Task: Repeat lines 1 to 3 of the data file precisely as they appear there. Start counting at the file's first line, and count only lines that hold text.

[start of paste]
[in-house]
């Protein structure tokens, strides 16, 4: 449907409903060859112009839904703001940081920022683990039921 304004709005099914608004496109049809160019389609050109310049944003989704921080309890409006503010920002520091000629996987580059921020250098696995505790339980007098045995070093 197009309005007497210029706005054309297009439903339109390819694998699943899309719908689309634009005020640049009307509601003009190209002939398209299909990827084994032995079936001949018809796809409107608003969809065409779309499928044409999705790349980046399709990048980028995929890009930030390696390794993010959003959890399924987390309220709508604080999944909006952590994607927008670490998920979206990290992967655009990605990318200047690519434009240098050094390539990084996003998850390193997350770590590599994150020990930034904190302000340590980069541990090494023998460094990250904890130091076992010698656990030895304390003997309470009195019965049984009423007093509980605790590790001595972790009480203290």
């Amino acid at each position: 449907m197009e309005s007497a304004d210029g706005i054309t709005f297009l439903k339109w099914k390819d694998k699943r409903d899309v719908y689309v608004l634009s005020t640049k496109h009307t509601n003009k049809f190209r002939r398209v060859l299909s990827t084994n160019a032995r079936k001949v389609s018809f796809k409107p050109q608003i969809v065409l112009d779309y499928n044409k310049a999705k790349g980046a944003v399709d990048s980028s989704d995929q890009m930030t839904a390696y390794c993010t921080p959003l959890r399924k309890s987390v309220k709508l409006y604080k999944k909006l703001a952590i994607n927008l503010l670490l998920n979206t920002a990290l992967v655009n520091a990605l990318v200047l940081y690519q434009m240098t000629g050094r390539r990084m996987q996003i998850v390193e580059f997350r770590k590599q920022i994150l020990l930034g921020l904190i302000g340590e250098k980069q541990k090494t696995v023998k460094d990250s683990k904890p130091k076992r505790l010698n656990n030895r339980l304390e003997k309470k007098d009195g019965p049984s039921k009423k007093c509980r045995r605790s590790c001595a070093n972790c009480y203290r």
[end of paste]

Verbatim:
[in-house]
């Protein structure tokens, strides 16, 4: 449907409903060859112009839904703001940081920022683990039921 304004709005099914608004496109049809160019389609050109310049944003989704921080309890409006503010920002520091000629996987580059921020250098696995505790339980007098045995070093 197009309005007497210029706005054309297009439903339109390819694998699943899309719908689309634009005020640049009307509601003009190209002939398209299909990827084994032995079936001949018809796809409107608003969809065409779309499928044409999705790349980046399709990048980028995929890009930030390696390794993010959003959890399924987390309220709508604080999944909006952590994607927008670490998920979206990290992967655009990605990318200047690519434009240098050094390539990084996003998850390193997350770590590599994150020990930034904190302000340590980069541990090494023998460094990250904890130091076992010698656990030895304390003997309470009195019965049984009423007093509980605790590790001595972790009480203290």
């Amino acid at each position: 449907m197009e309005s007497a304004d210029g706005i054309t709005f297009l439903k339109w099914k390819d694998k699943r409903d899309v719908y689309v608004l634009s005020t640049k496109h009307t509601n003009k049809f190209r002939r398209v060859l299909s990827t084994n160019a032995r079936k001949v389609s018809f796809k409107p050109q608003i969809v065409l112009d779309y499928n044409k310049a999705k790349g980046a944003v399709d990048s980028s989704d995929q890009m930030t839904a390696y390794c993010t921080p959003l959890r399924k309890s987390v309220k709508l409006y604080k999944k909006l703001a952590i994607n927008l503010l670490l998920n979206t920002a990290l992967v655009n520091a990605l990318v200047l940081y690519q434009m240098t000629g050094r390539r990084m996987q996003i998850v390193e580059f997350r770590k590599q920022i994150l020990l930034g921020l904190i302000g340590e250098k980069q541990k090494t696995v023998k460094d990250s683990k904890p130091k076992r505790l010698n656990n030895r339980l304390e003997k309470k007098d009195g019965p049984s039921k009423k007093c509980r045995r605790s590790c001595a070093n972790c009480y203290r």